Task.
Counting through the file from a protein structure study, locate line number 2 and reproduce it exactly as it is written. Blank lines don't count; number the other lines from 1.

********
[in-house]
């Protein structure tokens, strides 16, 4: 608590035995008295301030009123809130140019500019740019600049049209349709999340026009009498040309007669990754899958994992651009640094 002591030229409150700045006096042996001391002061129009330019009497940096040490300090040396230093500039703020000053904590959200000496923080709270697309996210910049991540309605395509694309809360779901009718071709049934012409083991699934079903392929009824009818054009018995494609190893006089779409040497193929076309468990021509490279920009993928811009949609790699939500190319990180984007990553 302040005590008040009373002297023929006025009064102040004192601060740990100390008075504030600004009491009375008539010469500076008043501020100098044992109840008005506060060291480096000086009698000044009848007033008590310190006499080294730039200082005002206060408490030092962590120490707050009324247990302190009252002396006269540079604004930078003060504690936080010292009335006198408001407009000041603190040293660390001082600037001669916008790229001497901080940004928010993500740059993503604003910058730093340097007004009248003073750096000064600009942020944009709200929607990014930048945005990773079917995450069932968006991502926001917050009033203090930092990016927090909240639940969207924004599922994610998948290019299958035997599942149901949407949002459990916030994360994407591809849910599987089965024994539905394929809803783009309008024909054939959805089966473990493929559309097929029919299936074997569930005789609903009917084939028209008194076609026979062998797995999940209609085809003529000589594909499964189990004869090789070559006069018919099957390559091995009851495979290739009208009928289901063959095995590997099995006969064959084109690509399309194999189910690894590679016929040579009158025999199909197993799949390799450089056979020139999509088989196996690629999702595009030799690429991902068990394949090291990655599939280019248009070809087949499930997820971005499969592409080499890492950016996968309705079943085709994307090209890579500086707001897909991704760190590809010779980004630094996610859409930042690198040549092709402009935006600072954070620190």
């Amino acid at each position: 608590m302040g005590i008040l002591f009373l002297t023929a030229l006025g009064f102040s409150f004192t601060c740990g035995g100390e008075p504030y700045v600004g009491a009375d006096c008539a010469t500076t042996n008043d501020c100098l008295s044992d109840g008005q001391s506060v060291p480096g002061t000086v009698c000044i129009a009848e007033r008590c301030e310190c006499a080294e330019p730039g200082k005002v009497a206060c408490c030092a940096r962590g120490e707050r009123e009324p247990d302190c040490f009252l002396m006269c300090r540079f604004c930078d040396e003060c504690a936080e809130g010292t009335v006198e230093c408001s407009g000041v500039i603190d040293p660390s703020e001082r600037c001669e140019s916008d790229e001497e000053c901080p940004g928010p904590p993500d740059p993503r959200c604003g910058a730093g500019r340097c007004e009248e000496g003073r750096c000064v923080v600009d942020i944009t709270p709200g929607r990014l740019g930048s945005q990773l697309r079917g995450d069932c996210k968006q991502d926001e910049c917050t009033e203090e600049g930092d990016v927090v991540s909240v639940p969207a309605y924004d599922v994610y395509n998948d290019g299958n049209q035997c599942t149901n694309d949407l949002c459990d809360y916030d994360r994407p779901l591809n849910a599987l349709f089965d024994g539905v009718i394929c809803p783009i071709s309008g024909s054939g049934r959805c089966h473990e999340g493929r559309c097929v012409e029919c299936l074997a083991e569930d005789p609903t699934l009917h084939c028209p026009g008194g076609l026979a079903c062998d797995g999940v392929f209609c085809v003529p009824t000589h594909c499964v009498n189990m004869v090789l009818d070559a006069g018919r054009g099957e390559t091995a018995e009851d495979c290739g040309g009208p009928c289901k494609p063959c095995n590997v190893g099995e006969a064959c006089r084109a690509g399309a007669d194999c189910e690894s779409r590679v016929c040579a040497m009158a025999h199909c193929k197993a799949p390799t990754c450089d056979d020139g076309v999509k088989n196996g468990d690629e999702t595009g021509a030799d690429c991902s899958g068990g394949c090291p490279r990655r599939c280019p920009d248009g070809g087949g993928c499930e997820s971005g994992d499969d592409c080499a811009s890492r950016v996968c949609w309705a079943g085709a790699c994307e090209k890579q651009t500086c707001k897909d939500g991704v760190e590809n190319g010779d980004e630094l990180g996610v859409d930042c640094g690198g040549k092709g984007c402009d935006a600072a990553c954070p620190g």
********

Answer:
């Protein structure tokens, strides 16, 4: 608590035995008295301030009123809130140019500019740019600049049209349709999340026009009498040309007669990754899958994992651009640094 002591030229409150700045006096042996001391002061129009330019009497940096040490300090040396230093500039703020000053904590959200000496923080709270697309996210910049991540309605395509694309809360779901009718071709049934012409083991699934079903392929009824009818054009018995494609190893006089779409040497193929076309468990021509490279920009993928811009949609790699939500190319990180984007990553 302040005590008040009373002297023929006025009064102040004192601060740990100390008075504030600004009491009375008539010469500076008043501020100098044992109840008005506060060291480096000086009698000044009848007033008590310190006499080294730039200082005002206060408490030092962590120490707050009324247990302190009252002396006269540079604004930078003060504690936080010292009335006198408001407009000041603190040293660390001082600037001669916008790229001497901080940004928010993500740059993503604003910058730093340097007004009248003073750096000064600009942020944009709200929607990014930048945005990773079917995450069932968006991502926001917050009033203090930092990016927090909240639940969207924004599922994610998948290019299958035997599942149901949407949002459990916030994360994407591809849910599987089965024994539905394929809803783009309008024909054939959805089966473990493929559309097929029919299936074997569930005789609903009917084939028209008194076609026979062998797995999940209609085809003529000589594909499964189990004869090789070559006069018919099957390559091995009851495979290739009208009928289901063959095995590997099995006969064959084109690509399309194999189910690894590679016929040579009158025999199909197993799949390799450089056979020139999509088989196996690629999702595009030799690429991902068990394949090291990655599939280019248009070809087949499930997820971005499969592409080499890492950016996968309705079943085709994307090209890579500086707001897909991704760190590809010779980004630094996610859409930042690198040549092709402009935006600072954070620190």